How I’m Spending My (Modern Jewish) Holidays, 5780/2020

Yesterday was Yom HaZikaron, Israel’s Memorial Day for fallen soldiers and civilian victims of terrorism. Swiftly on its heels, today brings Yom HaAtzmaut, Israel’s Independence Day. (Learn a bit more about them here.) And this year, as you might expect, there are many, many ways to observe online.

Israeli flag
Image by dror lahat from Pixabay

It’s impossible to do—or even list—everything that’s out there. I’m just going to share with you a few events that I’ve attended/plan to attend this year.

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Jewish Literary Links

an open book (with Hebrew pages visible); subtitle reads "Jewish Literary Links"
Image by Yedidia Klein from Pixabay

Each week as Shabbat approaches, the My Machberet blog presents an array of Jewish-interest links, primarily of the literary variety.

A quick prefatory note: Like many of you, I’ve been awash in Jewishly-focused online offerings lately. This week’s links reflect that current reality.

  • One evening this week, I celebrated Ellen Meeropol’s newest novel, Her Sister’s Tattoo, by joining in an online book party featuring some short readings. (I’d been looking forward to learning more about the book after reading an essay that Elli published in Lilith last fall.)
  • Prompted by another evening’s online discussion, I’ve just finished reading The Drive by Yair Assulin (trans. Jessica Cohen; New Vessel Press, 2020). In the tradition of the short novel set within a brief time span—in this case, a drive to a psychiatric appointment and the visit that follows—we meet a young Israeli soldier who is seeking relief from the emotional suffering he’s experiencing in his post. I’m not certain that, by the end, the novel is quite as “anti-militarist” as the publisher argued in the event description, but that’s a more complicated topic than I can take on here. Interested readers will some helpful background provided in this Los Angeles Review of Books interview.
  • I’d intended to follow the Forward‘s discussion of “(Jewish) Journalism in the (Coronavirus) Crisis” as it unfolded on Zoom, but shortly before it began, I learned that my friend Aimee Pozorski was virtually addressing a library gathering on Philip Roth’s novel The Plot Against America at the same time. So over to Aimee I went! I don’t believe that Aimee’s event was recorded, but the Forward‘s was, and I plan to catch it on YouTube sometime soon.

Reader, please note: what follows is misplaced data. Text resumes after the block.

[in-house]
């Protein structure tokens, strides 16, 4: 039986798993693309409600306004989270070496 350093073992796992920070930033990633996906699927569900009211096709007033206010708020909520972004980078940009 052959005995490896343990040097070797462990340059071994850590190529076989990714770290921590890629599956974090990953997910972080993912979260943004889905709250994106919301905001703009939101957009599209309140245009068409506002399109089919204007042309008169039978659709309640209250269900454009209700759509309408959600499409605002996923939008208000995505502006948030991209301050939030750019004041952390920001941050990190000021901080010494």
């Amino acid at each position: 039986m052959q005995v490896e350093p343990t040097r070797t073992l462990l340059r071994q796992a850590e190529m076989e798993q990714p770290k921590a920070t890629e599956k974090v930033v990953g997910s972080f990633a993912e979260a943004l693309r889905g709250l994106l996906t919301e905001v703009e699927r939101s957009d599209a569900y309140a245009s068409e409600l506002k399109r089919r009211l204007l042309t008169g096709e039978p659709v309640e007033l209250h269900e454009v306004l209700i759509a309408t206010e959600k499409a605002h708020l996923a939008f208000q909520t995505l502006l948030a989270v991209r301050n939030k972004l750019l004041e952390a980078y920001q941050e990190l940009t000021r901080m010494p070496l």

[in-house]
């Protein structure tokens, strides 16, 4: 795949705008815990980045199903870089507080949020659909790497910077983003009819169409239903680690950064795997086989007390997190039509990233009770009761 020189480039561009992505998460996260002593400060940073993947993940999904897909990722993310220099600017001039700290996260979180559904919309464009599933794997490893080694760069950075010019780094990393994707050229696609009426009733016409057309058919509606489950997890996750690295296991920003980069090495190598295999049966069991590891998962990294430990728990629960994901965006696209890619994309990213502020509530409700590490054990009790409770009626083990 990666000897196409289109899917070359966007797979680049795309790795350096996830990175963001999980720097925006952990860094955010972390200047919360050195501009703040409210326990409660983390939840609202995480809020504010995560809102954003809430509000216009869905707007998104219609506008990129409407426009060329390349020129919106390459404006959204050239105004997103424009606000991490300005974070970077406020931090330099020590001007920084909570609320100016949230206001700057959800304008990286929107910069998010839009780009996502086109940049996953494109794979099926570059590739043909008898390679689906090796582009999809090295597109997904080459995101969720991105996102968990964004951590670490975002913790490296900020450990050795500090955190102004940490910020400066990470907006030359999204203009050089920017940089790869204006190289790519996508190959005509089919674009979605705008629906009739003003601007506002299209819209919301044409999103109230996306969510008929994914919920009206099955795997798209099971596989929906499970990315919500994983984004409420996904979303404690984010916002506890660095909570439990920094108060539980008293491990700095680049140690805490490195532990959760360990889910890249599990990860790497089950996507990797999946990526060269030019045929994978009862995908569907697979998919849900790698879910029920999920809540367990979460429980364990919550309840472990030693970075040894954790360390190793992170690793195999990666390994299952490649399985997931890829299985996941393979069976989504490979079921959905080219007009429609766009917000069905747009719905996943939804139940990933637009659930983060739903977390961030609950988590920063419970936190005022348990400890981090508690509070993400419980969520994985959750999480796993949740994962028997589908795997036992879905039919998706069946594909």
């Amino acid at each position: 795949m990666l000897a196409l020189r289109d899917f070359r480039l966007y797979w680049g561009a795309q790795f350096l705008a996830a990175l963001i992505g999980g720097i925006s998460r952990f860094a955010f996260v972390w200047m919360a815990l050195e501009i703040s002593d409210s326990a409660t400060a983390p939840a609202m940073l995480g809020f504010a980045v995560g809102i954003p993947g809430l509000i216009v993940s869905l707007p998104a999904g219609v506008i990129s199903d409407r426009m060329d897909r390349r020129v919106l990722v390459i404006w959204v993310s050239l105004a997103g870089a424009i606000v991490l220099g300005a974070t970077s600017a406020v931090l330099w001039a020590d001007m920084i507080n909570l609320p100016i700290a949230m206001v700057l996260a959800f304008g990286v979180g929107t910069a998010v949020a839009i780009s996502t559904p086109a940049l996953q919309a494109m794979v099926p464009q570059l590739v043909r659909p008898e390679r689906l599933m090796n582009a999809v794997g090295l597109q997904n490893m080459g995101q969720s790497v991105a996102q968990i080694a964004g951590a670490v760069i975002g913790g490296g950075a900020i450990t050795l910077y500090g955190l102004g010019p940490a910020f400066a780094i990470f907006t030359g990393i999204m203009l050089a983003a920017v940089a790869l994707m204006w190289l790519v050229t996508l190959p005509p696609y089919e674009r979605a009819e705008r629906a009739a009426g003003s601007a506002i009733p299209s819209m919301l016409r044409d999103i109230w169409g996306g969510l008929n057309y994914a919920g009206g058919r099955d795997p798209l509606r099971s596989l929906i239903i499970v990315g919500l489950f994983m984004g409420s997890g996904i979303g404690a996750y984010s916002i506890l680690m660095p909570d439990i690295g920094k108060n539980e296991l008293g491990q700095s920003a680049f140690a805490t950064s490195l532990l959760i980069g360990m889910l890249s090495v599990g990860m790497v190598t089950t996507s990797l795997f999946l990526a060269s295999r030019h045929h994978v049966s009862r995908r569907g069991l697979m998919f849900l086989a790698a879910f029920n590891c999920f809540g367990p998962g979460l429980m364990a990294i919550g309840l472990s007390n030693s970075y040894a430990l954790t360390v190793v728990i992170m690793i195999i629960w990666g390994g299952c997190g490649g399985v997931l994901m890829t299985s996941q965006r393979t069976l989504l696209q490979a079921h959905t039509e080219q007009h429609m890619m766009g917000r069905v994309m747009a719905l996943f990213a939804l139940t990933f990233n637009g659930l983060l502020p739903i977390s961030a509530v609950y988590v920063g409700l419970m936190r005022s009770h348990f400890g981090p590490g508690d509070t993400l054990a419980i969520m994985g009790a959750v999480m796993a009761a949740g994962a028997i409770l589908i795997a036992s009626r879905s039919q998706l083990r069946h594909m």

• Speaking of The Plot Against America—the HBO adaptation (and its accompanying podcast series) ended this week. I’m still catching up on a number of the related commentaries that are out there to absorb, but for the moment, I’ll point you to this one, by Gabe Friedman.
  • This week also brought us Yom HaShoah (Holocaust Remembrance Day). Mindful that we’re also still observing National Poetry Month, I’ll point you to an online poetry event, curated by Erika Meitner, that I “attended” Tuesday evening; to these poems by Edith Bruck (b. 1932), translated by Jeanne Bonner; and to one of the Holocaust-related poems in my own poetry collection, re-published this week by on the website of the Sami Rohr Prize.

Shabbat shalom.

My Year in Jewish Books (2019 edition)

For a number of years, I have found it useful (and kind of fun) to look back on “my year in Jewish books.” Here’s my attempt to do something similar for 2019.

blue Star of David on white background

Reviewing my reading for the past year, I can see that, again, I do not and would not ever limit my reading to “Jewish books” exclusively. (By the way, in case you haven’t heard me say this before, I define “Jewish books” in the simplest terms as books with substantive Jewish content. In my view, non-Jewish authors can write “Jewish books.” And Jewish authors can write books that don’t strike me as overtly Jewish. Occasionally, something may pop up that doesn’t seem to fit this description. I can be flexible.)

But this year, as usual, I did read quite a few books that fall within the “Jewish book” category. And, as an advocate for Jewish literature, I’m proud of that.

What you won’t find here: My own book (Birthright: Poems), which you can be sure I read this year! Nor will you find all the works that I reread in preparation for the course on 21st-Century Jewish Literature that I taught at Baruch College this past fall.

With all of that in place, I’m happy to present the list, complete with annotations that I’ve updated slightly since first writing them as “brief book reviews” immediately after finishing each book:

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